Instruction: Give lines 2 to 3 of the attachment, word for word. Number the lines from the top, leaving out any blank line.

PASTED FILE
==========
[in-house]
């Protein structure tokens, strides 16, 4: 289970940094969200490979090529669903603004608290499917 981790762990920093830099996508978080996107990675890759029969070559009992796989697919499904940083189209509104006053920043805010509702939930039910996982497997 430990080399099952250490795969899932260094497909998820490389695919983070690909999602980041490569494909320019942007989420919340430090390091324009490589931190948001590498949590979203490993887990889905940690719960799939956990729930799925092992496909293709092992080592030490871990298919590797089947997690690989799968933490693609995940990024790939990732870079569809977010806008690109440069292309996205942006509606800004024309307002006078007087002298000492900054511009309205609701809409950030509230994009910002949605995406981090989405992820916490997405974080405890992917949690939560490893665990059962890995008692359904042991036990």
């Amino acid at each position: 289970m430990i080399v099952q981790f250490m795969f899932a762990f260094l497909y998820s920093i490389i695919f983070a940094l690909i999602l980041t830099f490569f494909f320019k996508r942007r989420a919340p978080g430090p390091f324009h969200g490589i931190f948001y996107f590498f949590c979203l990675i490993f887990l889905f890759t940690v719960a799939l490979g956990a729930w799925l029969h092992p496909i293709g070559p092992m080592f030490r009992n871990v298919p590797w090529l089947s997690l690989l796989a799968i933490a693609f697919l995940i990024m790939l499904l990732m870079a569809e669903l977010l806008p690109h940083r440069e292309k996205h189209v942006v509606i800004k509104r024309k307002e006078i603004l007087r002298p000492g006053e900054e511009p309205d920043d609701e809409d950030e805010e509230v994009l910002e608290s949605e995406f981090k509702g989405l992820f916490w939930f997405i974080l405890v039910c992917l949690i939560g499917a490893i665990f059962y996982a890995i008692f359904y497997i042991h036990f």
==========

């Protein structure tokens, strides 16, 4: 289970940094969200490979090529669903603004608290499917 981790762990920093830099996508978080996107990675890759029969070559009992796989697919499904940083189209509104006053920043805010509702939930039910996982497997 430990080399099952250490795969899932260094497909998820490389695919983070690909999602980041490569494909320019942007989420919340430090390091324009490589931190948001590498949590979203490993887990889905940690719960799939956990729930799925092992496909293709092992080592030490871990298919590797089947997690690989799968933490693609995940990024790939990732870079569809977010806008690109440069292309996205942006509606800004024309307002006078007087002298000492900054511009309205609701809409950030509230994009910002949605995406981090989405992820916490997405974080405890992917949690939560490893665990059962890995008692359904042991036990």
């Amino acid at each position: 289970m430990i080399v099952q981790f250490m795969f899932a762990f260094l497909y998820s920093i490389i695919f983070a940094l690909i999602l980041t830099f490569f494909f320019k996508r942007r989420a919340p978080g430090p390091f324009h969200g490589i931190f948001y996107f590498f949590c979203l990675i490993f887990l889905f890759t940690v719960a799939l490979g956990a729930w799925l029969h092992p496909i293709g070559p092992m080592f030490r009992n871990v298919p590797w090529l089947s997690l690989l796989a799968i933490a693609f697919l995940i990024m790939l499904l990732m870079a569809e669903l977010l806008p690109h940083r440069e292309k996205h189209v942006v509606i800004k509104r024309k307002e006078i603004l007087r002298p000492g006053e900054e511009p309205d920043d609701e809409d950030e805010e509230v994009l910002e608290s949605e995406f981090k509702g989405l992820f916490w939930f997405i974080l405890v039910c992917l949690i939560g499917a490893i665990f059962y996982a890995i008692f359904y497997i042991h036990f």